Textile waste creates an estimated 92 tonnes globally each year according to this BBC article, Why clothes are so hard to recycle. For this week’s Zero Waste Week we are focusing on reusing one item of clothing in our wardrobes, the T-shirt. On average we own 22 T-shirts and tops. 24% of these are unworn, this is the top of all items of clothing and only second to footwear.
The above stats are part of a wardrobe survey undertaken by Ecowise who surveyed 709 people in March 2022 for Project BLUEPRINT. The project was commissioned by Essex County Council to create the first cross-border delivery model for Local Authorities to transition to a Circular Economy.
The results were fairly positive in terms of the respondents taking responsibility for their unworn clothes. 61% donated clothes to charity shops, 52% gave them away to friends whilst 49% re-purposed their clothes. So nearly half the respondents are mending and upcycling their clothes, great news! Sadly 38% are throwing them away in their recycling bins, which contaminates the rest of the recycling.
Five ways to save a T-shirt from landfill
1. Mend holes, cover stains, repair rips
Holes can easily appear in T-shirts. I find the area around my jeans button creates a hole as the metal pulls on the fabric. T-shirts are usually made from jersey fabric, which has a knitted construction, like a jumper. A hole can easily be repaired using either darning or patching. Regular sewing thread works well for darning T-shirts as the fabric is finer than a jumper. The technique is the same and instructions can be found on our how to darn video.
If the hole is larger then you may prefer to patch it. Eleanor patched a hole in her leggings, the technique is the same for T-shirts. Found out how to patch your T-shirt (or leggings) on our blog.
If you are struggling to get a stain out of a T-shirt then cover it with decorative patches or a pocket (see the end of the skirt instructions).
Sometimes T-shirts just need a bit of adjusting to create a top that you will love wearing. The knit construction means you don’t always have to sew, just cut a few bits off! The fabric rolls in on itself rather than fraying. I’ve rolled up the sleeves off this T-shirt and added elastic to the shoulder seams to make the sleeves shorter and a ruched effect. Follow my how to shorten the sleeves on a jumper video. The technique is the same but add the elastic to the shoulder seam. Find more detail on how I altered the T-shirt on this separate blog post.
More T-shirt alteration ideas:
- Trim the sleeves to create a cap sleeve.
- Cut off the sleeves for a sleeveless top
- Cut off the neck edging and reshape the neckline to a slash neck or V-neck
- Shorten to a waist length or crop top
- Shorten the hem by adding a length of elastic to the side seams, the same technique I mentioned above.
keep all the scrap pieces of T-shirt left over to use for patches or see tip 5
3. Upcycle into a skirt or pair of shorts
This works well with T-shirts that are damaged in the arm pit area as this part is cut off. Find more detailed instructions on our separate How To blog post. For shorts we recommend finding a sewing pattern that you like. Cutting up two T-shirts for the fabric then following the pattern. Charity shops have lots of sewing patterns often for a couple of pounds. If you pick up a vintage one, measure the flat paper pattern and compare it to your body measurements. Vintage patterns are often much smaller than our modern sizing.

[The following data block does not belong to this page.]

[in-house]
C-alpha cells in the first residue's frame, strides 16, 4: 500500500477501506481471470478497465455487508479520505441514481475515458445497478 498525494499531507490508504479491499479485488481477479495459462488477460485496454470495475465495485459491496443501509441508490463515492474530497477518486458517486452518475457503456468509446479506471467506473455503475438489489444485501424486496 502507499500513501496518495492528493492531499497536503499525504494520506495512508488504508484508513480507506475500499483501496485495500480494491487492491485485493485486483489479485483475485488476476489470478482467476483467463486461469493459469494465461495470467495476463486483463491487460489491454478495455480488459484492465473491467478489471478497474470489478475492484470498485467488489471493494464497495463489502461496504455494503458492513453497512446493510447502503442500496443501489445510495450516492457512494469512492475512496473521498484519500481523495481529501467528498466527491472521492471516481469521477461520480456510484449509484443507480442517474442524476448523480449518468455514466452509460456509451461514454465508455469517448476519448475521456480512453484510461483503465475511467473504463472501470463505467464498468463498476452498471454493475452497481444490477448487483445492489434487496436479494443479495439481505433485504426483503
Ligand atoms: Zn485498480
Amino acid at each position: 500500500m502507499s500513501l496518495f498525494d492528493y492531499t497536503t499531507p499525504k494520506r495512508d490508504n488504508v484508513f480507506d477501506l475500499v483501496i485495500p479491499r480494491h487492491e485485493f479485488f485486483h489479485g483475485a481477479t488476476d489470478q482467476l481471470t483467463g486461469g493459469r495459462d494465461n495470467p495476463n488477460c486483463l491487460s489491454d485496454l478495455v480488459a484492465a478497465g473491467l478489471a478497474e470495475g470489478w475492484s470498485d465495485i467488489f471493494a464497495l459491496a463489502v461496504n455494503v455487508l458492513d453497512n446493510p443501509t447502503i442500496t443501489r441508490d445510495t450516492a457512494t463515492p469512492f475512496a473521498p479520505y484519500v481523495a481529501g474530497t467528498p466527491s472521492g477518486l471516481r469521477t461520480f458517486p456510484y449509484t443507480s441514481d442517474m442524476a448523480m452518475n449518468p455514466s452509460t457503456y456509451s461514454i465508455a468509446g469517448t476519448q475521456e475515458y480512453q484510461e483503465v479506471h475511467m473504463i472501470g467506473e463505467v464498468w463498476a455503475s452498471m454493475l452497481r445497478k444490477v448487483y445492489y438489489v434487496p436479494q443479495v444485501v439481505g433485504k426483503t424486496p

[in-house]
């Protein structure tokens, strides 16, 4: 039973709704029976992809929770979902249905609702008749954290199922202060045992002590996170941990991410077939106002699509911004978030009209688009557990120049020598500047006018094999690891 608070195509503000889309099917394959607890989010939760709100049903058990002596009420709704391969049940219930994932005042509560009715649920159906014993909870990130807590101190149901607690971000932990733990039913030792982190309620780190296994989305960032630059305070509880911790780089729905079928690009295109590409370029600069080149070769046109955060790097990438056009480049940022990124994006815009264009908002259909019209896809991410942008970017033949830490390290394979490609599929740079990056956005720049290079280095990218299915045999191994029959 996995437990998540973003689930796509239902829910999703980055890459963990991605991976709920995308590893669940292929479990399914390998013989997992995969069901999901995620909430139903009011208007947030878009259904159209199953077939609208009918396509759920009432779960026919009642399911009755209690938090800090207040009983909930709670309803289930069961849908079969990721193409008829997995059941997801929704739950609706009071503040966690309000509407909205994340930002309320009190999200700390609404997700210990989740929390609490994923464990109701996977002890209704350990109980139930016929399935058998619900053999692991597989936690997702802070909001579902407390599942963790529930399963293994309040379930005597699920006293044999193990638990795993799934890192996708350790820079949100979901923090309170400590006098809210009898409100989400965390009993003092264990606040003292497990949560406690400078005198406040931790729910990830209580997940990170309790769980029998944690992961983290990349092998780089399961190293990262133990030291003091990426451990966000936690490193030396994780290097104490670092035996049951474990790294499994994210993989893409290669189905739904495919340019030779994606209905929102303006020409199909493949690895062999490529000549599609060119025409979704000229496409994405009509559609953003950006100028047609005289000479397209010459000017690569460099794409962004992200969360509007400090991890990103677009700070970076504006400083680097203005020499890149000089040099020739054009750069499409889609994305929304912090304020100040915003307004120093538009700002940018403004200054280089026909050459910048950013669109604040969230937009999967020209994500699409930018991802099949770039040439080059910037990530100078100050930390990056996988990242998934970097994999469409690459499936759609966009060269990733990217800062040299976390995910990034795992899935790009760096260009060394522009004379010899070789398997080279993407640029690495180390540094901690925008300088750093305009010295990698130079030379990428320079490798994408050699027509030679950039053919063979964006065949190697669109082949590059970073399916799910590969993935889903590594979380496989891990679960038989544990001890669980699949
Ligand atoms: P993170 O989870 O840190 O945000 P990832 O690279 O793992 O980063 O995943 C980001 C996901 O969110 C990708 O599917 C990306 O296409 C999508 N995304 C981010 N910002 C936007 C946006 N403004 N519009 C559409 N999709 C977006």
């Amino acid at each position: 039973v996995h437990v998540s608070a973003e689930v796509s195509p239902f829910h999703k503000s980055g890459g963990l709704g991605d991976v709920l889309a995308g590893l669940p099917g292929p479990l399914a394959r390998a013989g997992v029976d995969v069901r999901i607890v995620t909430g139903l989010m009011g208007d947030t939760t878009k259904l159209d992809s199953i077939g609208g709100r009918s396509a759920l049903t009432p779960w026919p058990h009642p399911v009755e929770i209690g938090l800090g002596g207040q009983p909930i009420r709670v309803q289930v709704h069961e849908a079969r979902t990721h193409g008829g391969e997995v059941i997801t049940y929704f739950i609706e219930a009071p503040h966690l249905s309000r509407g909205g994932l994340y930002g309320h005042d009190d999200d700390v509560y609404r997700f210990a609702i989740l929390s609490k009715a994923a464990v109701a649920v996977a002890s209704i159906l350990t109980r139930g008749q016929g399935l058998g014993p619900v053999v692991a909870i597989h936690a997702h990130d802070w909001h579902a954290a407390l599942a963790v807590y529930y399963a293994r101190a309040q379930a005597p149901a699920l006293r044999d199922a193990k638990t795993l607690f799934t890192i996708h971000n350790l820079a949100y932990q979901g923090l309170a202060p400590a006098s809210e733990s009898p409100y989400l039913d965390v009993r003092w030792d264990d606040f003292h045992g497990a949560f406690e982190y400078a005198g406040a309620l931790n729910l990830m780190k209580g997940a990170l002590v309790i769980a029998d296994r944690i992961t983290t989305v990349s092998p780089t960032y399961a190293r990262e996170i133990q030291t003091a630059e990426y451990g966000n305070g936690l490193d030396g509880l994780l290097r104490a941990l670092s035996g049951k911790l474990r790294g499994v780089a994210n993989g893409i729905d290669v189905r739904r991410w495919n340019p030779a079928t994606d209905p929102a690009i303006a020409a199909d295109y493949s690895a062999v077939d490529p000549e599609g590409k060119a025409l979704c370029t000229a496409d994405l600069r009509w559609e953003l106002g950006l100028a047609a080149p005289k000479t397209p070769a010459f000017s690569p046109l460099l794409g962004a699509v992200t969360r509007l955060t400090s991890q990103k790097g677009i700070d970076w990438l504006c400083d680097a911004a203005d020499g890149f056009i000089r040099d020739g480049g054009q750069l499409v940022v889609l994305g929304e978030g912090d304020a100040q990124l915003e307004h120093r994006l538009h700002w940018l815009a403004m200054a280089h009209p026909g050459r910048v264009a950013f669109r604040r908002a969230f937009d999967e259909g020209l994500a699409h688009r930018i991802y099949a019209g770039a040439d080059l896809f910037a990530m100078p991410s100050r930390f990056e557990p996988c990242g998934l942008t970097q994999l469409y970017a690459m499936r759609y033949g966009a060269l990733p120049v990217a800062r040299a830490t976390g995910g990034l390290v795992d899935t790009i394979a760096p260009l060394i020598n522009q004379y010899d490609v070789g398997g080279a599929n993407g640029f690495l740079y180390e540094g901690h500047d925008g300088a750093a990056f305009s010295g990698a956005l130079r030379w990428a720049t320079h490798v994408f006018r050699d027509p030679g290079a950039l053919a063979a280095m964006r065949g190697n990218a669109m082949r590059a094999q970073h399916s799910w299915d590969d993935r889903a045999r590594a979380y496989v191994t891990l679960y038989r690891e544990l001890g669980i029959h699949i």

4. Turn into a drawstring bag
This T-shirt is my husband’s favourite but he couldn’t remove the sweat smell after wearing it to the gym many times. I turned it into a bag for him to carry his boxing gloves, so I kept the Boxing Cat motif.
- Cut the top off the T-shirt in a straight line, keeping the motif if it has one.
- Cut off the sleeves. Cut off the hem as close to the line of stitching as possible.
- Turn the T-shirt inside out, pin together where the arm holes have created a gap
- Stitch where you have pinned using a sewing machine or backstitch by hand.
- Repeat on the other side.
- With an iron press a 2cm hem on the top of the T-shirt, right side to wrong side
- Stitch around the hem, close to the raw edge, creating a 2cm ‘channel’.
- Using the cut off hem as a drawstring, add into the channel with a safety pin.
5. Cut into patches and rags
If you have exhausted steps 1 to 4 and your T-shirt is beyond repair or upcycling it can still be of use. Cut along the side seams and shoulder seams to create two big pieces of fabric. Cut off the collar too. Cut the fabric of the T-shirt into squares in various sizes, save some in your mending box to repair other knit (stretchy) clothes such as T-shirts, sweatshirts and leggings.
With the remainder squares, edge them with an overstitch. Use the large squares as dusters, they work really well on glass and mirrors to get a lovely shine. Cut smaller squares and use them as face cloths instead of disposable wipes and cotton wool. I backed mine with the towelling from an old dressing gown and created a small drawstring bag to match (a smaller version of number 4.) I used an overlocker to finish the edges. A zig zag on a regular machine works just as well. If you are sewing by hand with an overstitch, use a thicker thread around the edges.
Below we have listed some basic items that are useful to build a repair sewing kit. If you are looking for more ideas, techniques or inspiration then please join our workshops on Monday evening. Three a month in person in London and one online. More details on the calendar section of our website.